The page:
Most of the comments above have at least some factual, rational conditions on why things like this aren't manufactured in the US or Canada. While I have absolutely zero problem with bringing more manufacturing here and understand that business needs shift to create opportunities that on occasion can favour such a move, I think it's unlikely to happen on more than a token scale for a variety of reasons that aren't under the control of US-based authorities or companies.

    Certainly the cost of labour (for the manufacturing part) is a huge issue (the engineering for many tech products -- including nearly all of Apple's products -- is and has always been done largely in California), but also in some cases there is the matter of where the materials needed and the root-manufacturing skills are located that drives these decisions. In other cases, US companies are motivated by tax breaks that ought to be reserved only for companies that manufacture in the US but instead are given to companies that outsource.

    The current call for more chip manufacturing in the US is motivated in part by security concerns (a portion of the customers that want chips made here would be ... the various agencies of the US government) but mostly by nationalism caused by the current administration's inability to get along with our traditional allies (but strangely get along very well with our well-established adversaries ...).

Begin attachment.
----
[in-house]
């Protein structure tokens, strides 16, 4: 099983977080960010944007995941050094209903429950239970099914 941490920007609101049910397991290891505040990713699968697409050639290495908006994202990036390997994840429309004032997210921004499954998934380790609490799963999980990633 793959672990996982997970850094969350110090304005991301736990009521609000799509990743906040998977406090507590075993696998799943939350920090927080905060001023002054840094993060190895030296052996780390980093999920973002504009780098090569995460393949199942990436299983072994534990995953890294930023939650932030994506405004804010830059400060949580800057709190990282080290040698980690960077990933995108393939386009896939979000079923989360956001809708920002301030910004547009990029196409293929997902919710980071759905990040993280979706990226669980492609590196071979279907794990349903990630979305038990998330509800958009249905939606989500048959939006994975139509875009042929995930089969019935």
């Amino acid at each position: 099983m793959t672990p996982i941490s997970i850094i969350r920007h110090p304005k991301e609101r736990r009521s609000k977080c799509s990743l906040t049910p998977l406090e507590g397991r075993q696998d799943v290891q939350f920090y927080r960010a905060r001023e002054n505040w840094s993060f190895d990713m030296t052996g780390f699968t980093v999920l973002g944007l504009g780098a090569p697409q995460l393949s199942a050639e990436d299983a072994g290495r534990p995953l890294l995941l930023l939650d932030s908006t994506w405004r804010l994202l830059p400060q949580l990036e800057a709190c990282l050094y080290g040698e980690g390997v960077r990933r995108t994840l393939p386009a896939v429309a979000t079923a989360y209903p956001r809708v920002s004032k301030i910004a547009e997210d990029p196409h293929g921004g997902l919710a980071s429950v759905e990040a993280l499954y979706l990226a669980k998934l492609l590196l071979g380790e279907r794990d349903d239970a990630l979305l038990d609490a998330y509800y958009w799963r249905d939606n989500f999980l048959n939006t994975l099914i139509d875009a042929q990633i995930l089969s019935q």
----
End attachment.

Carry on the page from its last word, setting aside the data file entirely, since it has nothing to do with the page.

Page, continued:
headfull0winemailmeoffers
  • Reply 17 of 30
    DAalsethDAalseth Posts: 1,444member
    Wouldn't businesses be more compelled to move to countries with consistently predictable government? The USA has been experiencing an unusual amount of political instability in the last few years, what is the business case to heavily invest in a country where the tables may be flipped on you on a moments notice.
    Few years...  Since 1776.  Jeez, read a book.
    Bush, Clinton, W, Trump, the swings are getting more extreme evert iteration. Looks like an oscillating feedback amplification loop. 
    EsquireCatslkrupp
  • Reply 18 of 30
    christophbchristophb Posts: 1,476member
    DAalseth said:
    Wouldn't businesses be more compelled to move to countries with consistently predictable government? The USA has been experiencing an unusual amount of political instability in the last few years, what is the business case to heavily invest in a country where the tables may be flipped on you on a moments notice.
    Few years...  Since 1776.  Jeez, read a book.
    Bush, Clinton, W, Trump, the swings are getting more extreme evert iteration. Looks like an oscillating feedback amplification loop.